Panel 1: In an effort to make herself and her life more impressive than it actually was, we contrast a visual of Teenage Elly Richards being as obvious and stupid as 1960s Betty Cooper as she lies in super-obvious wait for the paperboy with the description "I was shameless, Connie. Every day after school, I'd take the long way home so I could be at the corner of Fifth and Pine where Colin Winch started his paper route."
This is because Elly still believes that she actually was on the ragged, bleeding edge of existence. It doesn't matter that most people saw a goofy child who was as subtle as a mallet about her puppy love, she knows that she was a terror whose adventures would kill her mother.
Panel 2: We then accompany the visual of his making an effort to not notice the rather plain looking girl with the goofy grin walking in step with him with the dialogue "Then, I 'just happened' to meet him. I guess he liked the company and I was in heaven just being with him."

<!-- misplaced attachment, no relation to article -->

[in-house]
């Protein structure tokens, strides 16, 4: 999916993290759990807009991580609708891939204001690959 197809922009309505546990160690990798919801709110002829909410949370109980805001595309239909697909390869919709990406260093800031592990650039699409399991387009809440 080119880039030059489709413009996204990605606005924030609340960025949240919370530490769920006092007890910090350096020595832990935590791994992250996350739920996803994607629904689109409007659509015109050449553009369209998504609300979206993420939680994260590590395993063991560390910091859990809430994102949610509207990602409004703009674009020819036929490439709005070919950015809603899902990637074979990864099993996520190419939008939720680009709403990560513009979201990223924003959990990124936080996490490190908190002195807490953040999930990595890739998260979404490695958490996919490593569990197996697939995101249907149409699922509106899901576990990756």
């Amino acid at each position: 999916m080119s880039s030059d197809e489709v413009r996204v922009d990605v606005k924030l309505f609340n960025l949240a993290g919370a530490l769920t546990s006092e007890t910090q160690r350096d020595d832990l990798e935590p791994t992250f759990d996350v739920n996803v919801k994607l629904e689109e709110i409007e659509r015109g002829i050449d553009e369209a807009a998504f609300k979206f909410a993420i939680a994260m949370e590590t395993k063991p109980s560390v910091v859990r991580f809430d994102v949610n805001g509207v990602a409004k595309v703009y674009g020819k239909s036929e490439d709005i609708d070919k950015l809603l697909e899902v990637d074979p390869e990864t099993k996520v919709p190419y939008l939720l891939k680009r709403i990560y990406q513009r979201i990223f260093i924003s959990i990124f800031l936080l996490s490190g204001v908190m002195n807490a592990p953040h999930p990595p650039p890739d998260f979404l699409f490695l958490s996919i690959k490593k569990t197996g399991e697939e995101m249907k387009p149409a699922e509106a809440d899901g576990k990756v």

This tells us that Elly was afraid of being seen as forward by people with the ability to control her behaviour and that she didn't want to understand what the target of her fixation actually thought about her. Also, she never wanted to hear the words "Oh....the paper boy? She'll be over him in a week. It'll be the Bobby Curtola thing all over again" coming out of her mother's mouth.
Panel 3: We return to the present day as Connie asks "What happened next? Did he ever hold your hand or say that he liked you?"; Elly says "Almost."
Panel 4: We accompany the visual of his blithely not noticing or caring that Elly's straining under the weight of the newspapers she's carrying (because he doesn't care about her as a person anyway) with her saying "He let me carry his papers." Given that she came back for more being treated like a bad joke after this instead of saying "You know what? I don't need this crush and I'll fight it every step of the way!", it's hard to relate to what happens next.
Summary: Back in the sixties, a regular feature of Archie Comics was something called "Betty's Diary"; what would happen is that the writer made a concerted effort to remind the readership that Betty lived in denial about how doomed her pursuit of Archie was and what a shitty day she usually had trying to disrupt his relationship with Veronica by contrasting her words with her super-depressing reality. What we're seeing is a sort of rip-off of that only we're supposed to take Elly's take on events as gospel.